October 10, 2014

How to Find Contractors and Architects for Your Historic Home Renovation


[Preservation Tips & Tools] How to Find Contractors and Architects for Your Historic Home Renovation from PreservationNation


Renovating your historic home can be a significant undertaking depending on the scope of the project and the condition of the property -- and selecting the proper contractor and architect is crucial to your project’s overall success.

Today’s toolkit offers those interested in professionally renovating their historic home a guide for selecting and working with contractors and architects. (Check out our Historic Home Buyer’s Guide and Historic Home Starter Kit series for more info.)

Compile a list of possible firms.

First, build a list of possible architects and contractors that might be suitable for your job. If you have seen projects in your area that you like, find out who designed them. Resources include your State Historic Preservation Officer (SHPO), local historical societies, other historic homeowners, and house museums in the area, most of which should also be able to tell you which architects or contractors have been used for past renovation projects.

If there is a local preservation review board in your area, they might also have suggestions of architects that will work respectfully with historic properties.

In addition, your local chapter of the American Institute of Architects (AIA) will have various resources relating to preservation matters, and should be able to recommend a number of firms that specialize in historic projects.

If you already have an architect in mind that you would like to hire, they may be able to recommend a contractor that they’ve worked with in the past, and vice-versa.

Conduct background research on your list.

Once the list is compiled, head to the Internet to do some preliminary research on the firms. They should have websites where you will be able to view the types of projects they have worked on previously.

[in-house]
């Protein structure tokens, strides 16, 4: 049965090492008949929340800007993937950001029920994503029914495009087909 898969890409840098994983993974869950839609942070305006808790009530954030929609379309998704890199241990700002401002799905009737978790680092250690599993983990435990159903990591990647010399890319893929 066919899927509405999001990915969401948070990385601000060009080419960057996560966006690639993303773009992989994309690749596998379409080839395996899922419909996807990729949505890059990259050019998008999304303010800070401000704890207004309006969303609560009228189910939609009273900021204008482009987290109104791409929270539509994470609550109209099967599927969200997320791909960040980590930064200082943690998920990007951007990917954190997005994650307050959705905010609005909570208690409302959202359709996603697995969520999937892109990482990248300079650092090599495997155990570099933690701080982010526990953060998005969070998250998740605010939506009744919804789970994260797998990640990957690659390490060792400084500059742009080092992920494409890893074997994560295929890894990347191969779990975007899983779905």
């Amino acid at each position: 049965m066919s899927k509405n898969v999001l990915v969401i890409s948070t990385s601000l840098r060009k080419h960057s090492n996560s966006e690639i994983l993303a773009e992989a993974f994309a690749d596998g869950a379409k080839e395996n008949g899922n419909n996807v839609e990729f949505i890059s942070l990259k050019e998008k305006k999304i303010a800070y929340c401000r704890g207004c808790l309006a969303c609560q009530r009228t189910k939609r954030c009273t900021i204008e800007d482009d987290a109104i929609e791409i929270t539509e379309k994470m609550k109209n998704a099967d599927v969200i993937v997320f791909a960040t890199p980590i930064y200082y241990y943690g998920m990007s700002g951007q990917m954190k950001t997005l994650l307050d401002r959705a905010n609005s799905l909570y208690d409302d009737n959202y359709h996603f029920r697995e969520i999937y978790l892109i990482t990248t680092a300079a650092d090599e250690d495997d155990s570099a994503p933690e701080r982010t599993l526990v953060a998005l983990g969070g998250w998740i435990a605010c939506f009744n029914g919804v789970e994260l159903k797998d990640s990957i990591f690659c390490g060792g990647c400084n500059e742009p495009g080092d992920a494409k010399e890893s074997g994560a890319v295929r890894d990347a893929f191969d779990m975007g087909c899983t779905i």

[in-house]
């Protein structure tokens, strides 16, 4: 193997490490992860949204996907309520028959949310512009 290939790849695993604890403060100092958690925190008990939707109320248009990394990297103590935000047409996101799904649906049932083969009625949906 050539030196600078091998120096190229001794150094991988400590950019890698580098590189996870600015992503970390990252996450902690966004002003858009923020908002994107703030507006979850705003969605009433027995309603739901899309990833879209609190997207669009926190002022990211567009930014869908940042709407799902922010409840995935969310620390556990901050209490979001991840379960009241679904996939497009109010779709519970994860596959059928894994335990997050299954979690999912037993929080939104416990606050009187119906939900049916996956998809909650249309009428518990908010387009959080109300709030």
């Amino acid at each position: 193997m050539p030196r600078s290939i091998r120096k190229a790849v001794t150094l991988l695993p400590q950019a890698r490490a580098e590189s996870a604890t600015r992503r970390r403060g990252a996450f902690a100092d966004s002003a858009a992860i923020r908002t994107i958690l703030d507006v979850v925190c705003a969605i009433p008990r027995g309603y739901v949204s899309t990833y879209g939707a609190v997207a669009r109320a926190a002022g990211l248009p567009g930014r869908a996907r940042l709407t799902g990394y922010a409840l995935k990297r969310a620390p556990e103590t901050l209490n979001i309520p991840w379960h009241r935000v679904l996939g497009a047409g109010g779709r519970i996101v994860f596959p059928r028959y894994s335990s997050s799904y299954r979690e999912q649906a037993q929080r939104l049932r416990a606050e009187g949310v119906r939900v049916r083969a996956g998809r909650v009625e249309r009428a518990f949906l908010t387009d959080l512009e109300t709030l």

Look at the scale and scope of work they typically do and see if it is consistent with what you want to have done. If the firm handles mostly commercial projects, they may not be the most suitable for a residential project.

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The historic Blaine Mansion in Washington, D.C., undergoing renovation in 2009.

Talk to the selected firms.

Call the firms on your list that seem to have the most potential. Describe your project and timeline, and see if they are interested. If your project is not within the scale of work they do, ask if they can recommend another firm.

If your project is something they have the capacity to take on, ask if you can stop by their offices. This will allow you to get a feel for the professional environment and see if you are comfortable with the people who may potentially work on your project. Also, request to see an example of a completed project.

Talk to the firm about how they bill and what they can provide in terms of services. Ask if they have an hourly rate sheet and can provide references from past clients.

For a more in-depth assessment, ask about who will be handling your job and whether you can arrange for them to visit your home. (Heads up: Most firms charge a fee for site visits, so check beforehand if this will be the case.)

Inquire if the firm can provide you with an Architect’s Qualifications Statement (B305) or Contractor’s Qualifications Statement (A305). These statements provide greater detail for you to judge the qualifications of the prospective architect or contractor. For most preservation projects, the homeowner should request something like "five years' experience on similar scope and budget projects."

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A kitchen renovation underway in British Columbia.

Post-Selection Tips

Once the contractor or architect is on board, follow these handy steps to ensure a smooth project:

  • Always make sure to have a written contract. Even if you know the contractor personally, having a signed contract insures that all parties are aware of the work that is expected and the timeline.
  • Make sure they have insurance coverage. Also look into supplementing your home owner’s insurance during construction.
  • Include a retainage clause in the contract. This will allow the homeowner to ensure the project is complete and fully functional before making the final payment.
  • Regardless of how small the job is, make sure any required permits are secured.
  • Once a contractor has been paid in full, check that they have signed a lien waiver. This insures that both parties have signed off and stated that the terms of the have been met, and all necessary payments to materials suppliers, subcontractors or vendors have been made.

With the right amount of research and due diligence upfront, you can find a great partner for your historic home renovation.

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